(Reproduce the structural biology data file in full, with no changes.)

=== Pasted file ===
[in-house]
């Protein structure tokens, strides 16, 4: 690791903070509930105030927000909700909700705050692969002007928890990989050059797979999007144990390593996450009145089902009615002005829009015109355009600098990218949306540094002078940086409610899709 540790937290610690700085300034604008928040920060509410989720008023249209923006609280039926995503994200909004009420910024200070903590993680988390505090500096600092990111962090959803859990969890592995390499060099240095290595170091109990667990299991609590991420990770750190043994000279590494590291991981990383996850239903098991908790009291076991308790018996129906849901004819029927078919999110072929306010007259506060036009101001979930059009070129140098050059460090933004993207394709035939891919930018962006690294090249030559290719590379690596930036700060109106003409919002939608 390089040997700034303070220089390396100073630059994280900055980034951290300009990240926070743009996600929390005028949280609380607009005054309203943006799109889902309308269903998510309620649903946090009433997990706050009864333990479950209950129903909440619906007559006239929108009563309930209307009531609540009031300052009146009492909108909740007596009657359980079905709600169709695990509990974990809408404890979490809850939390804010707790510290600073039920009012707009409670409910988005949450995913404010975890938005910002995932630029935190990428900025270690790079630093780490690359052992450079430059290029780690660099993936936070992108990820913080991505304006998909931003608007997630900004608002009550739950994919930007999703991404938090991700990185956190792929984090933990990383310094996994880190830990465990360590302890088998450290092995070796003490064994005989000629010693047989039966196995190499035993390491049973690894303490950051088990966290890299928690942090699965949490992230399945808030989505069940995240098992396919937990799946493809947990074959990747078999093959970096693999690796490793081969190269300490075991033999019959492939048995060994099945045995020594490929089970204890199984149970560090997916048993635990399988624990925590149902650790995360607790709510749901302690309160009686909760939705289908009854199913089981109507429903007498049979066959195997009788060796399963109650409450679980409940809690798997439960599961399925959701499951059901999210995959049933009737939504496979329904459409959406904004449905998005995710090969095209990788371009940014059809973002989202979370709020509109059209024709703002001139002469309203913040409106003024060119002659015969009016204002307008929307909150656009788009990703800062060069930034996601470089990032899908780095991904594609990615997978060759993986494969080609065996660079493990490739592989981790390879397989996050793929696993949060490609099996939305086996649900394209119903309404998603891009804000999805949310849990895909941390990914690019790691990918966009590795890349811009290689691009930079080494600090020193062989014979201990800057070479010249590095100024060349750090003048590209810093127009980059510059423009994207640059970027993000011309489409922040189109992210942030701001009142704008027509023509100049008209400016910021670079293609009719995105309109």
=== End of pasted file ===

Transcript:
[in-house]
């Protein structure tokens, strides 16, 4: 690791903070509930105030927000909700909700705050692969002007928890990989050059797979999007144990390593996450009145089902009615002005829009015109355009600098990218949306540094002078940086409610899709 540790937290610690700085300034604008928040920060509410989720008023249209923006609280039926995503994200909004009420910024200070903590993680988390505090500096600092990111962090959803859990969890592995390499060099240095290595170091109990667990299991609590991420990770750190043994000279590494590291991981990383996850239903098991908790009291076991308790018996129906849901004819029927078919999110072929306010007259506060036009101001979930059009070129140098050059460090933004993207394709035939891919930018962006690294090249030559290719590379690596930036700060109106003409919002939608 390089040997700034303070220089390396100073630059994280900055980034951290300009990240926070743009996600929390005028949280609380607009005054309203943006799109889902309308269903998510309620649903946090009433997990706050009864333990479950209950129903909440619906007559006239929108009563309930209307009531609540009031300052009146009492909108909740007596009657359980079905709600169709695990509990974990809408404890979490809850939390804010707790510290600073039920009012707009409670409910988005949450995913404010975890938005910002995932630029935190990428900025270690790079630093780490690359052992450079430059290029780690660099993936936070992108990820913080991505304006998909931003608007997630900004608002009550739950994919930007999703991404938090991700990185956190792929984090933990990383310094996994880190830990465990360590302890088998450290092995070796003490064994005989000629010693047989039966196995190499035993390491049973690894303490950051088990966290890299928690942090699965949490992230399945808030989505069940995240098992396919937990799946493809947990074959990747078999093959970096693999690796490793081969190269300490075991033999019959492939048995060994099945045995020594490929089970204890199984149970560090997916048993635990399988624990925590149902650790995360607790709510749901302690309160009686909760939705289908009854199913089981109507429903007498049979066959195997009788060796399963109650409450679980409940809690798997439960599961399925959701499951059901999210995959049933009737939504496979329904459409959406904004449905998005995710090969095209990788371009940014059809973002989202979370709020509109059209024709703002001139002469309203913040409106003024060119002659015969009016204002307008929307909150656009788009990703800062060069930034996601470089990032899908780095991904594609990615997978060759993986494969080609065996660079493990490739592989981790390879397989996050793929696993949060490609099996939305086996649900394209119903309404998603891009804000999805949310849990895909941390990914690019790691990918966009590795890349811009290689691009930079080494600090020193062989014979201990800057070479010249590095100024060349750090003048590209810093127009980059510059423009994207640059970027993000011309489409922040189109992210942030701001009142704008027509023509100049008209400016910021670079293609009719995105309109």